Taking off in Toronto, Canada. Photo taken April 28th.
Where are Kevin and Ruth right now? Moose Jaw, Saskatchewan.

Where are they going next? Cabri Regional Park, Saskatchewan, Canada. Arrive April 29th.

Tuesday, December 13, 2016

Exploring Soroca, Moldova

For breakfast, we went back to the same restaurant here in the Central Hotel. Marcel was off duty, and a woman who didn't speak any English looked after us. No problem, we can order breakfast in Romanian! Sort of!

Anyhow, we each had a cup of tea, and a plain omelette with cheese and salami on the side. Total with the tip was 90 lei ($6.30 CAD, $4.75 USD) for the two of us.

Then, it was off to explore the city of Soroca (pop 38.000).

Soroca is located right on the Dniester River. Across the river is Ukraine. We were wondering where the nearest bridge is to cross the river. Just curious. But then we saw how they get across...they have a ferry!

The ferry from Moldova to Ukraine.

A pedestrian about to board the ferry.

We thought about going to Ukraine for the afternoon. But there was enough to see on this side of the river, and even though we keep track of how many countries we've been to (currently 27), we don't count them just for the sake of counting them. So we will leave Ukraine for a time when we can really visit.

The ferry finally got a vehicle on it.

We wanted to visit Soroca Castle, and we had been warned that many attractions and museums are closed on Mondays. And we knew this, but we totally forgot. Stupid. Anyhow, sure enough we got to the castle entrance and it was closed.

Soroca Castle, built between 1543 and 1546.

This fellow was guarding the front door!

Soroca has a significant Roma (Gypsy) population. The gypsies have long been oppressed throughout the world, and when they do well they like to show it off. So here in Soroca, they have what is locally called "Gypsy Hill", where Gypsies have built opulent houses in a desperate effort to outdo their neighbour. It's the ultimate "keeping up with the Joneses" project.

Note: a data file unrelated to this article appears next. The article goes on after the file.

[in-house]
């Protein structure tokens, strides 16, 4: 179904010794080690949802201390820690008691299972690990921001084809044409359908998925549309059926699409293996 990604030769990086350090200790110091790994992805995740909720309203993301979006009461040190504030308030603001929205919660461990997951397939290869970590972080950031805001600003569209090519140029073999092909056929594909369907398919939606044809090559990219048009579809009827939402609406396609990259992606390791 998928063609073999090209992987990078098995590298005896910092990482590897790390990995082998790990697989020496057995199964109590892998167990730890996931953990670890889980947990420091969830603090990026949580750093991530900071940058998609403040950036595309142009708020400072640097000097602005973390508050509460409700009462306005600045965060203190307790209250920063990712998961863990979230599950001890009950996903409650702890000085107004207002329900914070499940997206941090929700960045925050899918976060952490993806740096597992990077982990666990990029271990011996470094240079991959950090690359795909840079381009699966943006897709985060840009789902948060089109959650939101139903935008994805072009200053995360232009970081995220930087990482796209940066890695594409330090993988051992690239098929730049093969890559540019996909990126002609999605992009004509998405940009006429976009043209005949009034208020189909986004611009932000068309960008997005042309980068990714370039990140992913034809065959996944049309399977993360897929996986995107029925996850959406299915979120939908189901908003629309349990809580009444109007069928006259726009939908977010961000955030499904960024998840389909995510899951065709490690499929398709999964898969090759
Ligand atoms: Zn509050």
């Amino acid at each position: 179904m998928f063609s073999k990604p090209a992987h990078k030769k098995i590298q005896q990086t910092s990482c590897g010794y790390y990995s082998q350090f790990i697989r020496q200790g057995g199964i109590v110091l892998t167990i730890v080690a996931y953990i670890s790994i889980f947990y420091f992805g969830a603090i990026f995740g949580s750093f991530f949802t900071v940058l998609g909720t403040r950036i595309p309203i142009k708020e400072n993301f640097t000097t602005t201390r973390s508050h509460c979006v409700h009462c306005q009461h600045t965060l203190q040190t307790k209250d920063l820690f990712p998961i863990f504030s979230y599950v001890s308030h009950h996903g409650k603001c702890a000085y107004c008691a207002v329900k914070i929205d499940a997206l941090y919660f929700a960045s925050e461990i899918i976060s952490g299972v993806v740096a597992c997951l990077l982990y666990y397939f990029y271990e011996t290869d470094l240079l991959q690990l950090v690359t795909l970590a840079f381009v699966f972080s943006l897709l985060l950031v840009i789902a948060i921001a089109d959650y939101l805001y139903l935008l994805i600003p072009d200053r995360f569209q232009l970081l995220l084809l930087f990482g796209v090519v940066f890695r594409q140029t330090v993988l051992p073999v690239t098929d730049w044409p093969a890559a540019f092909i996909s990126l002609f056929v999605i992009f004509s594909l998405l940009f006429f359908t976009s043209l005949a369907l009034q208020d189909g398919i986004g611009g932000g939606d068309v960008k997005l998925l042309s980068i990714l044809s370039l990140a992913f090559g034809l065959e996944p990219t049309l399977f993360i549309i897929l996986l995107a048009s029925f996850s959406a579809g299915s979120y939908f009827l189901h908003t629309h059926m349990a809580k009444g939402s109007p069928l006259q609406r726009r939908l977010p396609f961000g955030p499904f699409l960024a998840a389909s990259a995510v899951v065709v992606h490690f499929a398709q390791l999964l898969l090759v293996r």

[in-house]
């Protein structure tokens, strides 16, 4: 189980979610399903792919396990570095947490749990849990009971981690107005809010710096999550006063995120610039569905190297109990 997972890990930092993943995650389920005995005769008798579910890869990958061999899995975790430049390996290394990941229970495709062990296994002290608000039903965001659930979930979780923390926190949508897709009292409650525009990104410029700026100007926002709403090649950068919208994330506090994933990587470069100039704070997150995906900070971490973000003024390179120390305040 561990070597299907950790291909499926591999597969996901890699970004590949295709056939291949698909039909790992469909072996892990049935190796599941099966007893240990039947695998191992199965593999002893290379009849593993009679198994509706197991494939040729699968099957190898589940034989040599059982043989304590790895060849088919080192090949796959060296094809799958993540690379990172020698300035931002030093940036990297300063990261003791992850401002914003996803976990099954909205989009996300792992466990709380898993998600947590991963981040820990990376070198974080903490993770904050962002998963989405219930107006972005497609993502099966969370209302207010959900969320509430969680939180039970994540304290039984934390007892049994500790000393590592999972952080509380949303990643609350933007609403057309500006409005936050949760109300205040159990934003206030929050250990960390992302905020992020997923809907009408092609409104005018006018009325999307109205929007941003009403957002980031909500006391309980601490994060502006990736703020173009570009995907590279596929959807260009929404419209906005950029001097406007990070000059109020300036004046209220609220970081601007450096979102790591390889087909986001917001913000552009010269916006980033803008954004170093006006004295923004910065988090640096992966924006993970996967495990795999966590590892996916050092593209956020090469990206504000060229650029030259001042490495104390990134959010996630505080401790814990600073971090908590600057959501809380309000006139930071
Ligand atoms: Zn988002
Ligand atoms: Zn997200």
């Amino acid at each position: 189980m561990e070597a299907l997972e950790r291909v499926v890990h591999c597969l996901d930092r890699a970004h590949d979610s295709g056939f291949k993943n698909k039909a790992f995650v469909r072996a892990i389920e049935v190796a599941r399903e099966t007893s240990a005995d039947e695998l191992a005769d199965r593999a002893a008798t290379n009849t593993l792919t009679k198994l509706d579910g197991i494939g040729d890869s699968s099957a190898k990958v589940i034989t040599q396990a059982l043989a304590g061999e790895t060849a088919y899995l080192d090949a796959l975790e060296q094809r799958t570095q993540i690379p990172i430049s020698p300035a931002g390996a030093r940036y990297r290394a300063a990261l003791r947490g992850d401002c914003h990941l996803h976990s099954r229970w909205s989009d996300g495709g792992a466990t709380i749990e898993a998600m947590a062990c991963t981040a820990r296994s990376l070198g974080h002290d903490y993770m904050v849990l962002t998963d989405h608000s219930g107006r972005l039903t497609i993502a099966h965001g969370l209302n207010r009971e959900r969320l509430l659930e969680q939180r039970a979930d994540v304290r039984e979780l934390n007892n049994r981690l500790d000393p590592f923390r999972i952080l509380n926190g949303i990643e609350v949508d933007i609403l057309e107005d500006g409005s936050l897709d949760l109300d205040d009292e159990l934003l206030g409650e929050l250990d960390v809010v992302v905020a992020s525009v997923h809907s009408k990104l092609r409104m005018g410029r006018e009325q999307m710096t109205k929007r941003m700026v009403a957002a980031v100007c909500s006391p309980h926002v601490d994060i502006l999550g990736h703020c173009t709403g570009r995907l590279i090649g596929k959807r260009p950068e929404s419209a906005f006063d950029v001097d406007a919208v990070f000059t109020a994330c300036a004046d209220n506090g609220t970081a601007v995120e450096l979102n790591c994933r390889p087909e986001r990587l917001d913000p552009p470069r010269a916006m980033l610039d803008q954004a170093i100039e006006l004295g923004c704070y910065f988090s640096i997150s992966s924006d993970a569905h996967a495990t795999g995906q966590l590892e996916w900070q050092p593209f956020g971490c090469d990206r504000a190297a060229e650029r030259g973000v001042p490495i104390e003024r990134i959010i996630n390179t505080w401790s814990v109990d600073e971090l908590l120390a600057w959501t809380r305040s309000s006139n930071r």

We walked up the hill to have a look.

The only problem is, they rarely finish the building. So the entire area is a mess, with houses in various stages of construction. You can tell that some of them haven't been touched in years.









On many of the properties (like the one above) you can see where the original house on the property still exists. Then they have used the entire backyard to build a monstrosity. It's really strange because most of them are not being lived in. 

Back at the hotel, and I had a late afternoon nap while Ruth did some computer work. Then we went back to the same restaurant again for dinner...

Roast pork with mamliga, cheese, cream, and grilled veggies.

We also got a side of pickles not shown in photo above and when the "pickles" were brought to us, they were pickled tomatoes, didn't expect that! I had a half liter of beer, Ruth had a cup of tea, and the bill including tip was 220 lei ($15.40 CAD, $12 USD) for the two of us.

The restaurant to ourselves.

I tried a Russian beer. Not bad.

The we went for a walk to check out the Christmas lights.




Today, we drive back to Chisinau.

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Seriously? You won't believe the price....